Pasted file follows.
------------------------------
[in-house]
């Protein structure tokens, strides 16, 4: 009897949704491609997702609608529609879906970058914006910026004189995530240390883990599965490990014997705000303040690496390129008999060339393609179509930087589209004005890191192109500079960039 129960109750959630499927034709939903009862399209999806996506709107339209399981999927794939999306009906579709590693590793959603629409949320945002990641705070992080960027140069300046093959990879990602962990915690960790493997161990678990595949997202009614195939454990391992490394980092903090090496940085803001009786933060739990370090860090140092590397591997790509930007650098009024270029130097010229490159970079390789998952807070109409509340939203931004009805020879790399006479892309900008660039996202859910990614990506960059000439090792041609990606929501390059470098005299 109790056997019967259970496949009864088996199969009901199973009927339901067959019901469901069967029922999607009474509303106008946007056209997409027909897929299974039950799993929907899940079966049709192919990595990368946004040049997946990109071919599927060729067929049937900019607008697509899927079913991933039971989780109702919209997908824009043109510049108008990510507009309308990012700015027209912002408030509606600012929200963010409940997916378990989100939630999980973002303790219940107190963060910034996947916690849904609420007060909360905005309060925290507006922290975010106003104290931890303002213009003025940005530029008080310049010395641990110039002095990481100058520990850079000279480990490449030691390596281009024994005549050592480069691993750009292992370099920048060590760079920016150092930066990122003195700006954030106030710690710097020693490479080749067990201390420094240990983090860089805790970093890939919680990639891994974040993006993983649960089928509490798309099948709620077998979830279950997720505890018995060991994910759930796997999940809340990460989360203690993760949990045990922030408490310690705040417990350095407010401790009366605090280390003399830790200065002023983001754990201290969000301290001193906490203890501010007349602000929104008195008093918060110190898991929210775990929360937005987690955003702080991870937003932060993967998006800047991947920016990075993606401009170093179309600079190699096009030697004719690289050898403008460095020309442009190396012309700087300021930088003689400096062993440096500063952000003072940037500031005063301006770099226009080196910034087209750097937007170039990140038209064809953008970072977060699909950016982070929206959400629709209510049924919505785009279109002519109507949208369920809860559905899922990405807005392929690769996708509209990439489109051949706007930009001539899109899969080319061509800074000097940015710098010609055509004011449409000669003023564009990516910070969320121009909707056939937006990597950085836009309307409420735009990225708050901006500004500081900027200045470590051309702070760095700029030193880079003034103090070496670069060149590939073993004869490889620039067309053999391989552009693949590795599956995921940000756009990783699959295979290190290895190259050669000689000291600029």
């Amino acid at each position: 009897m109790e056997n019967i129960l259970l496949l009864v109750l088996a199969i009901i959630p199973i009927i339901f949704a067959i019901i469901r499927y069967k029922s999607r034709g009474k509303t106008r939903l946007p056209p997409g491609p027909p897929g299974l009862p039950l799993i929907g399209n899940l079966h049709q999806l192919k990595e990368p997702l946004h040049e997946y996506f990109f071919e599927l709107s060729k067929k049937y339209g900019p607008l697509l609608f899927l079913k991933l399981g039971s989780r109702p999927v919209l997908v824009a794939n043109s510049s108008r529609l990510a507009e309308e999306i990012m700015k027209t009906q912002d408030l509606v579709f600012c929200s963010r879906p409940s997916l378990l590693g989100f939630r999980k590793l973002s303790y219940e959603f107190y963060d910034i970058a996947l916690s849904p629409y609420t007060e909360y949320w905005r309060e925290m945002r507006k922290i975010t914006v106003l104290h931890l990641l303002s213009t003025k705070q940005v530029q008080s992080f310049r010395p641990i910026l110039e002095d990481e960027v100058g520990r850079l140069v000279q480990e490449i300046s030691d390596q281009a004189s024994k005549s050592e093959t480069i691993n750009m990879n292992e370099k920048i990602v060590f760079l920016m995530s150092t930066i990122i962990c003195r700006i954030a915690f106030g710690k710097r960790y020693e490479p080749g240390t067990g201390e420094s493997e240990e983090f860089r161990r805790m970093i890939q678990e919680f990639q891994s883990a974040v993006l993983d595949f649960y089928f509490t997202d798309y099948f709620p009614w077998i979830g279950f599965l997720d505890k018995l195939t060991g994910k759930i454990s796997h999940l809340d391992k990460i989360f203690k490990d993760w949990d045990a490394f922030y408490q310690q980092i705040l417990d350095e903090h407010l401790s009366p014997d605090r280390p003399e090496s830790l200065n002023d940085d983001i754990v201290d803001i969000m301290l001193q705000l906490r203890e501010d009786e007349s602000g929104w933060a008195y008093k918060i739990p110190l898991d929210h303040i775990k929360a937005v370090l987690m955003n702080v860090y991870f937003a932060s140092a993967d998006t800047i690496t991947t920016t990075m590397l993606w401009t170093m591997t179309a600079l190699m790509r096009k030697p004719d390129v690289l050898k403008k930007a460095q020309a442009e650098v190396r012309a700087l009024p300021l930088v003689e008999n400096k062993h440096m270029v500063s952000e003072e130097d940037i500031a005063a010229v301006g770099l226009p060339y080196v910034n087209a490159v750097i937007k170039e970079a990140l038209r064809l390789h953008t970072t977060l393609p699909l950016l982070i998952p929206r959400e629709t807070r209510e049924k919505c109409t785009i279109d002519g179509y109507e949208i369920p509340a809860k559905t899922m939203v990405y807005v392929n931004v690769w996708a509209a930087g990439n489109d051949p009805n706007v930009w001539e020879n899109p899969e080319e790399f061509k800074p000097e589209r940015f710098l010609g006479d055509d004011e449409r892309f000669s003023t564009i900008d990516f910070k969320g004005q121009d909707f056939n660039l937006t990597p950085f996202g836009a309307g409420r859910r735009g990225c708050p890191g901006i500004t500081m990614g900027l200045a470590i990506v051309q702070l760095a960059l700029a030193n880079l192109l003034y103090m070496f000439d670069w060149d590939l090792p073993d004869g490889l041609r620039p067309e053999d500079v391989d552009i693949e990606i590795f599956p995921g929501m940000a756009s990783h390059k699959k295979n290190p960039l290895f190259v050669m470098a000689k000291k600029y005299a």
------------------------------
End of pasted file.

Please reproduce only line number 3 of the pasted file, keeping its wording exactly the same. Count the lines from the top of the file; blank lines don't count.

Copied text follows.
């Amino acid at each position: 009897m109790e056997n019967i129960l259970l496949l009864v109750l088996a199969i009901i959630p199973i009927i339901f949704a067959i019901i469901r499927y069967k029922s999607r034709g009474k509303t106008r939903l946007p056209p997409g491609p027909p897929g299974l009862p039950l799993i929907g399209n899940l079966h049709q999806l192919k990595e990368p997702l946004h040049e997946y996506f990109f071919e599927l709107s060729k067929k049937y339209g900019p607008l697509l609608f899927l079913k991933l399981g039971s989780r109702p999927v919209l997908v824009a794939n043109s510049s108008r529609l990510a507009e309308e999306i990012m700015k027209t009906q912002d408030l509606v579709f600012c929200s963010r879906p409940s997916l378990l590693g989100f939630r999980k590793l973002s303790y219940e959603f107190y963060d910034i970058a996947l916690s849904p629409y609420t007060e909360y949320w905005r309060e925290m945002r507006k922290i975010t914006v106003l104290h931890l990641l303002s213009t003025k705070q940005v530029q008080s992080f310049r010395p641990i910026l110039e002095d990481e960027v100058g520990r850079l140069v000279q480990e490449i300046s030691d390596q281009a004189s024994k005549s050592e093959t480069i691993n750009m990879n292992e370099k920048i990602v060590f760079l920016m995530s150092t930066i990122i962990c003195r700006i954030a915690f106030g710690k710097r960790y020693e490479p080749g240390t067990g201390e420094s493997e240990e983090f860089r161990r805790m970093i890939q678990e919680f990639q891994s883990a974040v993006l993983d595949f649960y089928f509490t997202d798309y099948f709620p009614w077998i979830g279950f599965l997720d505890k018995l195939t060991g994910k759930i454990s796997h999940l809340d391992k990460i989360f203690k490990d993760w949990d045990a490394f922030y408490q310690q980092i705040l417990d350095e903090h407010l401790s009366p014997d605090r280390p003399e090496s830790l200065n002023d940085d983001i754990v201290d803001i969000m301290l001193q705000l906490r203890e501010d009786e007349s602000g929104w933060a008195y008093k918060i739990p110190l898991d929210h303040i775990k929360a937005v370090l987690m955003n702080v860090y991870f937003a932060s140092a993967d998006t800047i690496t991947t920016t990075m590397l993606w401009t170093m591997t179309a600079l190699m790509r096009k030697p004719d390129v690289l050898k403008k930007a460095q020309a442009e650098v190396r012309a700087l009024p300021l930088v003689e008999n400096k062993h440096m270029v500063s952000e003072e130097d940037i500031a005063a010229v301006g770099l226009p060339y080196v910034n087209a490159v750097i937007k170039e970079a990140l038209r064809l390789h953008t970072t977060l393609p699909l950016l982070i998952p929206r959400e629709t807070r209510e049924k919505c109409t785009i279109d002519g179509y109507e949208i369920p509340a809860k559905t899922m939203v990405y807005v392929n931004v690769w996708a509209a930087g990439n489109d051949p009805n706007v930009w001539e020879n899109p899969e080319e790399f061509k800074p000097e589209r940015f710098l010609g006479d055509d004011e449409r892309f000669s003023t564009i900008d990516f910070k969320g004005q121009d909707f056939n660039l937006t990597p950085f996202g836009a309307g409420r859910r735009g990225c708050p890191g901006i500004t500081m990614g900027l200045a470590i990506v051309q702070l760095a960059l700029a030193n880079l192109l003034y103090m070496f000439d670069w060149d590939l090792p073993d004869g490889l041609r620039p067309e053999d500079v391989d552009i693949e990606i590795f599956p995921g929501m940000a756009s990783h390059k699959k295979n290190p960039l290895f190259v050669m470098a000689k000291k600029y005299a």